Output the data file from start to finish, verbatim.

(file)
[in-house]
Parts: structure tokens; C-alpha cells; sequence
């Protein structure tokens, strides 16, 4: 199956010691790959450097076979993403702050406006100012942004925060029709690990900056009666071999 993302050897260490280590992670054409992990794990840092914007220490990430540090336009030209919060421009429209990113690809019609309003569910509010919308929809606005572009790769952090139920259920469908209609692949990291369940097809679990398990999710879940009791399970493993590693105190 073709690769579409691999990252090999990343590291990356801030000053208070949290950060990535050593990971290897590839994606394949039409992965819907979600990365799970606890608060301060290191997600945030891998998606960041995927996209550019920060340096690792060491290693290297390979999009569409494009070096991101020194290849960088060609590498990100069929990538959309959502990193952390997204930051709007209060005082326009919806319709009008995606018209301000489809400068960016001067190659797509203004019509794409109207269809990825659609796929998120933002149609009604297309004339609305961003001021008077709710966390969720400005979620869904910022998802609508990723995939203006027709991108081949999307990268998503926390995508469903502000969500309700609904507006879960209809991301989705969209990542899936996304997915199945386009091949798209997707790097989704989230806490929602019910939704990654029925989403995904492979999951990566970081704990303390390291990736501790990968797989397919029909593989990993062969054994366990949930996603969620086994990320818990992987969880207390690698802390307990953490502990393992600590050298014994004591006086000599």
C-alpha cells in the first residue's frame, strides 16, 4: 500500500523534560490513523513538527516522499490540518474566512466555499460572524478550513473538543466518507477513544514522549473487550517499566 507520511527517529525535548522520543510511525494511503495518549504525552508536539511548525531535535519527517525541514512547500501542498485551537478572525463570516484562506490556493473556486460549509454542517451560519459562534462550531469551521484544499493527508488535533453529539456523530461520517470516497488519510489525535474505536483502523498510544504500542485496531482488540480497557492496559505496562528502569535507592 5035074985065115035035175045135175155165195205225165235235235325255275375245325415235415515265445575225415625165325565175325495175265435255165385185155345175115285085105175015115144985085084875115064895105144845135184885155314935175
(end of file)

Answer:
[in-house]
Parts: structure tokens; C-alpha cells; sequence
């Protein structure tokens, strides 16, 4: 199956010691790959450097076979993403702050406006100012942004925060029709690990900056009666071999 993302050897260490280590992670054409992990794990840092914007220490990430540090336009030209919060421009429209990113690809019609309003569910509010919308929809606005572009790769952090139920259920469908209609692949990291369940097809679990398990999710879940009791399970493993590693105190 073709690769579409691999990252090999990343590291990356801030000053208070949290950060990535050593990971290897590839994606394949039409992965819907979600990365799970606890608060301060290191997600945030891998998606960041995927996209550019920060340096690792060491290693290297390979999009569409494009070096991101020194290849960088060609590498990100069929990538959309959502990193952390997204930051709007209060005082326009919806319709009008995606018209301000489809400068960016001067190659797509203004019509794409109207269809990825659609796929998120933002149609009604297309004339609305961003001021008077709710966390969720400005979620869904910022998802609508990723995939203006027709991108081949999307990268998503926390995508469903502000969500309700609904507006879960209809991301989705969209990542899936996304997915199945386009091949798209997707790097989704989230806490929602019910939704990654029925989403995904492979999951990566970081704990303390390291990736501790990968797989397919029909593989990993062969054994366990949930996603969620086994990320818990992987969880207390690698802390307990953490502990393992600590050298014994004591006086000599």
C-alpha cells in the first residue's frame, strides 16, 4: 500500500523534560490513523513538527516522499490540518474566512466555499460572524478550513473538543466518507477513544514522549473487550517499566 507520511527517529525535548522520543510511525494511503495518549504525552508536539511548525531535535519527517525541514512547500501542498485551537478572525463570516484562506490556493473556486460549509454542517451560519459562534462550531469551521484544499493527508488535533453529539456523530461520517470516497488519510489525535474505536483502523498510544504500542485496531482488540480497557492496559505496562528502569535507592 5035074985065115035035175045135175155165195205225165235235235325255275375245325415235415515265445575225415625165325565175325495175265435255165385185155345175115285085105175015115144985085084875115064895105144845135184885155314935175